We announced it at a family gathering, via a shirt on our two-year old son: I am being promoted to big brother. Little did we know, through the congratulations, celebrations, and inevitable wondering about what the sex might be, that the baby was already dead.
Technically, it was an embryo, but therein lies the dichotomy that I wrestled with throughout my miscarriage and beyond. Two versions of me responded to the same event. If I wasn't already (desperately) trying to finish my PhD thesis, I could write a thesis on this. But I'll try to keep it short.
Intellectual me recognized that at 6 ½ weeks of pregnancy, I was carrying an embryo. It had a functioning heart, paddles instead of hands, and was five millimeters across–about the size of a small blueberry. The fact that it was no longer alive was likely due to a lethal chromosomal abnormality.
Emotionally, I already loved it. I knew it was a girl. I called her blueberry.
The timing of the pregnancy was perfect: About five months after finishing my PhD, I would have my second child – a bigger age gap than I had wanted, but not a big deal. My husband would complete the house renovations, then we’d sell our house in the spring and move to the city where my postdoc was lined up.
It was almost too perfect–and it terrified me.
During the second dating ultrasound, the technician said blueberry seemed to be the same size as last time. I quietly thought about that, then suggested that was a bad sign. She agreed. As I lay on the table, waiting for her to return after consulting with the doctor, I let it sink in. This was happening to me. I was losing my baby. As soon as the doctor came into the room, his face perfectly sombre, my suspicions were confirmed. I would later wonder if the technician and the doctor told their partners, over dinner, about the poor woman who softly sobbed about losing her baby – or if it was just another day at the office.
I left the clinic as soon as I could. I remember a woman with two children held the door for me. She had what I had just lost: a second child. Despite the gratitude I felt for my son, that was part of the hardship. Because of him, I knew what was on the other side of a pregnancy: a little piece of my heart, wrapped in soft, warm baby chub.
It was a missed miscarriage. That means my body was in denial that the baby was dead. My placenta, still pumping out the hCG hormone, was firmly in place against the wall of my uterus, embracing the gestational sac that contained blueberry. For days, I waited for blueberry to make her exit – a private funeral march for a life that only a handful of people knew existed. But my body refused, such that pills were necessary to induce uterine contractions.
Intellectually, I wanted it to be over, so that I could restart the processes of ovulation and conception. Emotionally, however, I couldn’t bear the thought of blueberry leaving the warmth, safety, and love of her mother.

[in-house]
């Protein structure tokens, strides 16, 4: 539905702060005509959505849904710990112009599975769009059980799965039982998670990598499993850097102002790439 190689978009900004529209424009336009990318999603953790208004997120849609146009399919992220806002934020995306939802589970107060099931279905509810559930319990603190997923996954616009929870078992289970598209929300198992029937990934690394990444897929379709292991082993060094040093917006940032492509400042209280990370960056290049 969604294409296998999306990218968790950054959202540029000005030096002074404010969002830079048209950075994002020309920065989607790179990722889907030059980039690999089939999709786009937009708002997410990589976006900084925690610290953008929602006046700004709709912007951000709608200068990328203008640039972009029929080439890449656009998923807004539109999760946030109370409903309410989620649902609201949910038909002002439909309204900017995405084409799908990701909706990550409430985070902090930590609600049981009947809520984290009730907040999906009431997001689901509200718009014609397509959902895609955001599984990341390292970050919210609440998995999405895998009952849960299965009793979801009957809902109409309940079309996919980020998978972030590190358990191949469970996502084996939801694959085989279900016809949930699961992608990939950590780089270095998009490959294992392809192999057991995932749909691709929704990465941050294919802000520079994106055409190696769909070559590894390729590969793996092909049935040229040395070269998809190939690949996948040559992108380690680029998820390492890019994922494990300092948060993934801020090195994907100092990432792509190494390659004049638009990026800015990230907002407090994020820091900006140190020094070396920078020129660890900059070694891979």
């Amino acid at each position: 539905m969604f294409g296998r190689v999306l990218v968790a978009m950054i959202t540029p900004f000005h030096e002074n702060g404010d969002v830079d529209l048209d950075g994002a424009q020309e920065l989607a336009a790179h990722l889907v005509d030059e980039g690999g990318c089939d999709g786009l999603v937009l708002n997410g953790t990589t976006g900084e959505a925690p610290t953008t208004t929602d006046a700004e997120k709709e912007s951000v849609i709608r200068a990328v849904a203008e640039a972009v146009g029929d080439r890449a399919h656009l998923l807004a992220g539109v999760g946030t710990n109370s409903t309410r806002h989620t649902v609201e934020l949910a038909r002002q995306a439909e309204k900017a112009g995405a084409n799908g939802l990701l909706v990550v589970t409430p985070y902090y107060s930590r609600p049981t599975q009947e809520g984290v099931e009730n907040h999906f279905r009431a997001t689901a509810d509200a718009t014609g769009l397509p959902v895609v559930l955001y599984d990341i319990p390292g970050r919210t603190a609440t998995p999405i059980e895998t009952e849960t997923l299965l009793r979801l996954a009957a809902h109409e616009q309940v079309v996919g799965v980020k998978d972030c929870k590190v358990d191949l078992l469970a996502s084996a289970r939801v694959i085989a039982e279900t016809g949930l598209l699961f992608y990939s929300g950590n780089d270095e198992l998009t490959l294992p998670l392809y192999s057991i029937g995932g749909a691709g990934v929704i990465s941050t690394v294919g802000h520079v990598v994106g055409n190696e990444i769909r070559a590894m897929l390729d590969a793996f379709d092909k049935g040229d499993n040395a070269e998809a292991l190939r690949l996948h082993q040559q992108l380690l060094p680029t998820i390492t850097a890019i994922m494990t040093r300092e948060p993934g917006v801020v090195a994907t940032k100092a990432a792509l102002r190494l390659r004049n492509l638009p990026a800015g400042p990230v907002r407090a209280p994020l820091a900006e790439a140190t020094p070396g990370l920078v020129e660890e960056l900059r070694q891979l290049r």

When the soft ball of tissues plunged, undignified, into the toilet bowl, I wanted to confirm the passage was complete. Being a biologist, I was curious about what it would look like. Emotionally, I couldn’t bear to flush blueberry into cold, dark, lonely waters.
Neither part of me was prepared for what I held: a dark red mass of tissue, attached to a transparent sac, that seemed heavier than it ought to be. Counter to my biological training, I didn’t poke, pop or prod. I wanted it exactly as it was: my blueberry safe in her gestational sac, attached to the placenta, the closest thing to a mother’s love she knew.
I have always hated being cold. Which is why I couldn’t bear to put blueberry in the freezer. So for that first night, swaddled in a white baby washcloth, tucked inside a Ziploc bag, blueberry remained by my bedside. I kissed the bag. Gooodnight, blueberry. The following day intellectual me made an executive decision to tuck blueberry in the freezer, but not before placing a rose from a bouquet my parents had sent me inside the bag. As I wrote this, that was 4 days ago.
A lifetime come and gone within two months.
About 20 per cent of pregnant women have a miscarriage in their first trimester, but thankfully one miscarriage is not a predictor of future fertility. Women aren’t supposed to talk about it, although I’m not sure why. Is it because being unable to carry an embryo to fruition is the ultimate shame – the antithesis of motherhood? Is it because the process of miscarriage is literally bloody, messy and by extension offensive to talk about? Is it because women are raised to avoid making others uncomfortable? It seems cruel, when a life has just ended, to have to go about life as usual as though everything is fine.
My husband, whom I love dearly, is stoic and logical. And while his response appealed to intellectual me, it wasn’t the only response I needed. I needed the emotional responses of my mother and sister. I needed the advice from friends who had gone through the same thing. I needed the support from other mothers in academia who had to keep working and mothering through it all. I am sad, but I am okay. I am not fine, but I am resilient.
The other day, as I was sifting through our son’s closet, I sadly showed my husband the shirt that had proclaimed his promotion to big brother and remarked that we would need to tuck it away. His response was a perfect blend of optimism and gratitude: It will just be a little tighter the next time he wears it.
Published in the Facts and Arguments column in the Globe and Mail, September 20th 2017